SCSI CDR-W - Page 1
The buffer underrun eliminator!
users are aware of the Sanyo name as a prominent consumer appliances, electronics,
and home entertainment device manufacturer. Few, if any, know as well that Sanyo
is among the biggest CDR pick-up (and supporting chipset) makers. In particular,
many current 8- and higher-speed CD recorder drives are based on laser diodes
produced by Sanyo.
It is the laser diode that determines to a large extend the maximum
recording and re-writing speed of a particular drive and its reliability, roughly
measured as the average hours of CD recording until the diode failures. Much
to their users' dissatisfaction, most first and second generation drives suffered
from early diodes malfunctions and eventually disintegration. The latest supporting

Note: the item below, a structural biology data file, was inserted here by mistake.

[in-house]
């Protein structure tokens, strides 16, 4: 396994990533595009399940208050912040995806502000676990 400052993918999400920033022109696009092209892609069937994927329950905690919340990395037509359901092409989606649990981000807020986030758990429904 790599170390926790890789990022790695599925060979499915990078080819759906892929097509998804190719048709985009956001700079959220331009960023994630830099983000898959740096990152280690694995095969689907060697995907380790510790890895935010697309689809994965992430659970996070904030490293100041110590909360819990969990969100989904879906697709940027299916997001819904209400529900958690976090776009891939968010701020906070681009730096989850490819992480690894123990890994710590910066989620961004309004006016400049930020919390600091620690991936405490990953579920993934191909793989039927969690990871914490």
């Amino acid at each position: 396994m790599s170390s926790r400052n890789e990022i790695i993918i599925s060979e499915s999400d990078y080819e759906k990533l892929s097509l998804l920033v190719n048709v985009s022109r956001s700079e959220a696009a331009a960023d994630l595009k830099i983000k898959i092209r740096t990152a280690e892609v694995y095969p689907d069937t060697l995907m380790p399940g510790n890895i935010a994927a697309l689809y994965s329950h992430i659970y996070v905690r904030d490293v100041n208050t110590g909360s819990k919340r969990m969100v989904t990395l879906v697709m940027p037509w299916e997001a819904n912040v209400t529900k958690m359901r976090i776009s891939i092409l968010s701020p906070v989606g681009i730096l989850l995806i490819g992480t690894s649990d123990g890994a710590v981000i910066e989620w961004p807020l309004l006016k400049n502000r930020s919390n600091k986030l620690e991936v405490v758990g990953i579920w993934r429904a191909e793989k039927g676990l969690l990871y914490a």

components offered by Sanyo to various CD recorder makers have well established
it as a reliable and credible manufacturer.
One of the major shortcomings of current CD recorder technology,
the one that particularly has prevented most average users from enjoying the
use of a CD recorder drive into their home PCs, is the frequent destruction
of their media during recording. This is mainly due to the inadequacy of the
PC to keep-up with the bus data demand during recording and is usually termed
Being the first CDR maker to offer 12x recording speeds on its drives, Sanyo
this time innovated once more and moved CD recording technology one step further
into the future. It recently developed and introduced a new revolutionary achievement